Meet the Griz :: Mackenzie Akins



Aug. 17, 2012

There is a cabin by a river in Montana. Remote, in a canyon on the Missouri outside of Great Falls. It started as her grandparents' place, and it remains in the family, even though none of the family lives here any longer.

She spent time there every summer and had the kind of experiences that leave you making plans for the next visit, 12 long months away, at the same time you're packing up from your current one.

In her real life she lived in Lake Elsinore, a city of 50,000 located 75 miles from both Los Angeles and San Diego and fewer than 20 miles inland from the Pacific Ocean.

They were different worlds. In Montana she was anonymous. In Lake Elsinore she was making a name for herself on the soccer field. As the annual trips continued to the cabin, so did her steady improvements as an athlete, until she ultimately trained herself into a Division I prospect.

An assistant coach at TCU contacted her, guy by the name of Mark Plakorus. The Horned Frogs were interested, but Mackenzie Akins didn't share reciprocal feelings, and she gave Nevada a verbal commitment.

Time passed, and the coach contacted her again from his new job at Montana. He was now a head coach. "He said, `If anything happens, give me a call.' I was like, whatever," Akins recalls.

Something did happen. When an issue with her scholarship at Nevada arose, Akins, whose No. 1 goal in life was to play college soccer, was left without a school, without a team, without the prospect of soccer.

"I'm freaking out at that point, because it's really late in the recruiting process," she said after practice earlier this week at South Campus Stadium, calmly now, with plenty of hindsight.

She remembered Mark Plakorus and his offer, and for the first time she connected the two: Her visits to Montana every summer and the opportunity to marry that with her goal of playing Division I soccer.

 

 

Score: The persistent Plakorus. Assist: Nevada. Winner: The Grizzly soccer program.

Plakorus values competitiveness in his players. This is but one example why he wanted Akins on his team at TCU and then on his team at Montana.

Her Lakeside High team went 37-1-2 in Sunbelt League games her four years starting for the Lancers. The one loss: To crosstown rival Temescal Canyon High during Akins' junior year. It gave the Titans the league crown, the one that forces Akins to list three Sunbelt titles on her resume instead of four.

When the two Sunbelt favorites met last spring, Lakeside cruised to a lopsided 4-1 victory behind a hat trick from Akins.

"(The players from the two schools) used to be best friends in middle school," she says. "But then we went to different high schools, and it became super competitive.

"We weren't really friends anymore. We were actually pretty hostile toward each other on the field. So it was really sweet to score those three goals, because I knew the whole team hated me."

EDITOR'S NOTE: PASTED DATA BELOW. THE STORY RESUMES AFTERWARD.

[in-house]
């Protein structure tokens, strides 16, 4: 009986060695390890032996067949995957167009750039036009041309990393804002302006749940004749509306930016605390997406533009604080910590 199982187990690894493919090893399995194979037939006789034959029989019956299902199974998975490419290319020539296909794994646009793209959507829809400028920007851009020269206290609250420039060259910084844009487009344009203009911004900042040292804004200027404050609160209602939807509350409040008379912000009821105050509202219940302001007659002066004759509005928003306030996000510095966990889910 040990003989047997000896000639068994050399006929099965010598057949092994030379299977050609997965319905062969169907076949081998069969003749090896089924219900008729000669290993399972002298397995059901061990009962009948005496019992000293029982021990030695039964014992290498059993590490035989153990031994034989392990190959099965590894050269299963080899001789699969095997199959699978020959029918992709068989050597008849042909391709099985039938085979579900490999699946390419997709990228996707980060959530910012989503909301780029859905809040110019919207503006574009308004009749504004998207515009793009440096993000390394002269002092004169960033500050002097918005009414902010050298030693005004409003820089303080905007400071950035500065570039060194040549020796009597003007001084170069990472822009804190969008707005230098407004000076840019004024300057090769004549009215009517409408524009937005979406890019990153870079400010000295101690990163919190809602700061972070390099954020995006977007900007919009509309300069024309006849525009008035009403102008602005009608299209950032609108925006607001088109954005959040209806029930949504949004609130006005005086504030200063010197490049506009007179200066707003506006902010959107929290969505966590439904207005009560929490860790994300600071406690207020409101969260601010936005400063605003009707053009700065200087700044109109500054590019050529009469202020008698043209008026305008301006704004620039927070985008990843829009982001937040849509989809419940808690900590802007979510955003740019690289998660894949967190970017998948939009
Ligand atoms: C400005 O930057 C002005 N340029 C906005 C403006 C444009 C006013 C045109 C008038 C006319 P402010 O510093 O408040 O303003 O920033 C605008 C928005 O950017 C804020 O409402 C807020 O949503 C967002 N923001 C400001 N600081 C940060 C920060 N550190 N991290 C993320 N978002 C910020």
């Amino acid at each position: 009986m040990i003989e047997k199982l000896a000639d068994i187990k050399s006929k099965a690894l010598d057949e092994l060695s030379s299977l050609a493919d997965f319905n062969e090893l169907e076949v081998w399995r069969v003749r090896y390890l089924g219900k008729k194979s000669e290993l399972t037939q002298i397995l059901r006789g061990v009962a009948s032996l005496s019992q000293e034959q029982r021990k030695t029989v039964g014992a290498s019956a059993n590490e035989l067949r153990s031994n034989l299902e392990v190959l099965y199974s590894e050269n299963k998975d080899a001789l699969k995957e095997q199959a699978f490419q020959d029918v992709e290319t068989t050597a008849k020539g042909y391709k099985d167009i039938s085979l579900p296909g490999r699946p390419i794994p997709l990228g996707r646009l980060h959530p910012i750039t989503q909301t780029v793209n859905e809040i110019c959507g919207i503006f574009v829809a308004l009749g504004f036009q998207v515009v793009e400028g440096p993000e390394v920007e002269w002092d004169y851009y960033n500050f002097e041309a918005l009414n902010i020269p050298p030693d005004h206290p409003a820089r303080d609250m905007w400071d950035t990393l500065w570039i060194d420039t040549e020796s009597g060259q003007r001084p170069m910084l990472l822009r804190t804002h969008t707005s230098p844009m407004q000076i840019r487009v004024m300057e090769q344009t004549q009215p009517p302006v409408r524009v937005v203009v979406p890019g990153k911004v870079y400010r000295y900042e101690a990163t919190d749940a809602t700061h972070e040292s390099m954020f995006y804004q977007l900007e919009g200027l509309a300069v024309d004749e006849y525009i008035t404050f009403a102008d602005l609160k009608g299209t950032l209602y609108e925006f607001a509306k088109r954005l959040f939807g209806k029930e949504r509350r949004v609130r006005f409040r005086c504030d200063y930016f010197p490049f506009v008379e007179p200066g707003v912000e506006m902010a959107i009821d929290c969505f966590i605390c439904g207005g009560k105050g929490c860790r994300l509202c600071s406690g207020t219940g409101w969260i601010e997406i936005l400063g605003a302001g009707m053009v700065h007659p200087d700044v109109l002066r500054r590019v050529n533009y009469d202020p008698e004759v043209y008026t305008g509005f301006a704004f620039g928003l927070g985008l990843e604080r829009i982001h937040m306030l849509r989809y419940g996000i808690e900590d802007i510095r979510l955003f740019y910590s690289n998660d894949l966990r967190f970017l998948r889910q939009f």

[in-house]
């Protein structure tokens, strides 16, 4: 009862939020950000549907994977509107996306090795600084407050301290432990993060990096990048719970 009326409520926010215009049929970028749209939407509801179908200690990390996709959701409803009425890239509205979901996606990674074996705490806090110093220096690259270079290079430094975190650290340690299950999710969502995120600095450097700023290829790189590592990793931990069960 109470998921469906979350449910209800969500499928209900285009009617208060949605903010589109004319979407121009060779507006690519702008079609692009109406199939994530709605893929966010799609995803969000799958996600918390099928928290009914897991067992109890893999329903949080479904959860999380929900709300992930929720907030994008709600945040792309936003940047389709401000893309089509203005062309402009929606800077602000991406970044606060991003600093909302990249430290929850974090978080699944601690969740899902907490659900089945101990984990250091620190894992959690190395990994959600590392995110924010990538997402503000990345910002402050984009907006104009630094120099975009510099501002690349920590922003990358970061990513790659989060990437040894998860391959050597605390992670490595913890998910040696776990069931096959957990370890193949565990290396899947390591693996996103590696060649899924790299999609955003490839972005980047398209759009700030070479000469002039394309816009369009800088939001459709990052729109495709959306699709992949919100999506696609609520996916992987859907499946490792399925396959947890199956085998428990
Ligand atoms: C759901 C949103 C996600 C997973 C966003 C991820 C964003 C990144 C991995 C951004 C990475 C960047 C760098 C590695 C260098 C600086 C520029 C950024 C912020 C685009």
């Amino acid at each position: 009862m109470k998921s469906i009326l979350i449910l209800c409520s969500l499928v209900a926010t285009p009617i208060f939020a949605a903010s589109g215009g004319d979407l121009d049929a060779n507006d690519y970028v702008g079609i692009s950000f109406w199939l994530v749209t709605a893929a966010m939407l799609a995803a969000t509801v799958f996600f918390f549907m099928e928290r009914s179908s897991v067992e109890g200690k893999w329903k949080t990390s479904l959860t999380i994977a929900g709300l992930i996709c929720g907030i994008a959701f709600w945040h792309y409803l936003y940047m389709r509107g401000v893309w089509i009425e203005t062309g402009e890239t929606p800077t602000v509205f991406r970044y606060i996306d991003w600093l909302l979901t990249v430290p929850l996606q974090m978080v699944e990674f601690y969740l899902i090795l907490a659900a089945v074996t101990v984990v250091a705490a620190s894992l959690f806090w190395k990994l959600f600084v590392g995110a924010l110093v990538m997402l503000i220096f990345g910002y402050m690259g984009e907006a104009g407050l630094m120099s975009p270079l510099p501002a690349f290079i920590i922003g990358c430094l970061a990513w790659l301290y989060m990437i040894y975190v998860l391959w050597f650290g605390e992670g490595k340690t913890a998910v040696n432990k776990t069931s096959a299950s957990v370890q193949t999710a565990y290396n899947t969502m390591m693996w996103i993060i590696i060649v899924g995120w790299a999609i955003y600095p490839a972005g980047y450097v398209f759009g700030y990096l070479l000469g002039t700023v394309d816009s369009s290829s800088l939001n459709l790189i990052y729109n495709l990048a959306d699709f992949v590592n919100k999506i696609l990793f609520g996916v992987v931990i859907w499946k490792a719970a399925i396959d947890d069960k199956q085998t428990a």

Mackenzie, one of Kelly and Shannon Akins' four children, even says, "I lost," when discussing last fall's Homecoming court at Lakeside. She made it from the initial group of 20 to the final five, but she was not voted queen. If you're not first, you might as well be last. "I hate to lose in anything. Winning, that's my favorite."

You can almost see Plakorus nodding his head in understanding and approval.

That competitiveness, combined with 14 years of practice, resulted in a career that will be memorialized in the record books. Akins played club soccer for the So Cal Blues and later the San Diego Surf and was named The Californian's All-Valley Player of the Year last spring.

She scored 45 goals her senior year with 15 assists to lead the CIF Southern Section, one of the nation's hot spots for prep girls soccer, in scoring.

Akins, who has a fraternal twin sister she'll be able to visit when Montana plays at Northern Arizona in October, finished her prep career with 112 goals, super-hero comic-book numbers that make it read like she was toying with fifth graders. A seven-goal game, three five-goal efforts, three four-goal matches and half a dozen ho-hum hat tricks.

She knows those types of numbers won't continue at Montana, and she is fine with that. As long as the winning never stops.

"My goal is to adjust to the college game and play as well as I can for the team in whatever role they need me to play," she says.

"I'm not looking to score a certain amount of goals. I'm just going to try to play my best and do whatever the team needs me to do to be successful."

The family cabin is still there, and Akins still remains a stranger in the state. Her outsider status won't last long, however, because Griz Nation is always quick to adopt a winner.

Her path from Lake Elsinore to Missoula wasn't a straight line, but what matters to Akins is how it turned out.

"I love it here, and that's not a surprise," she says. "I've always loved Montana."

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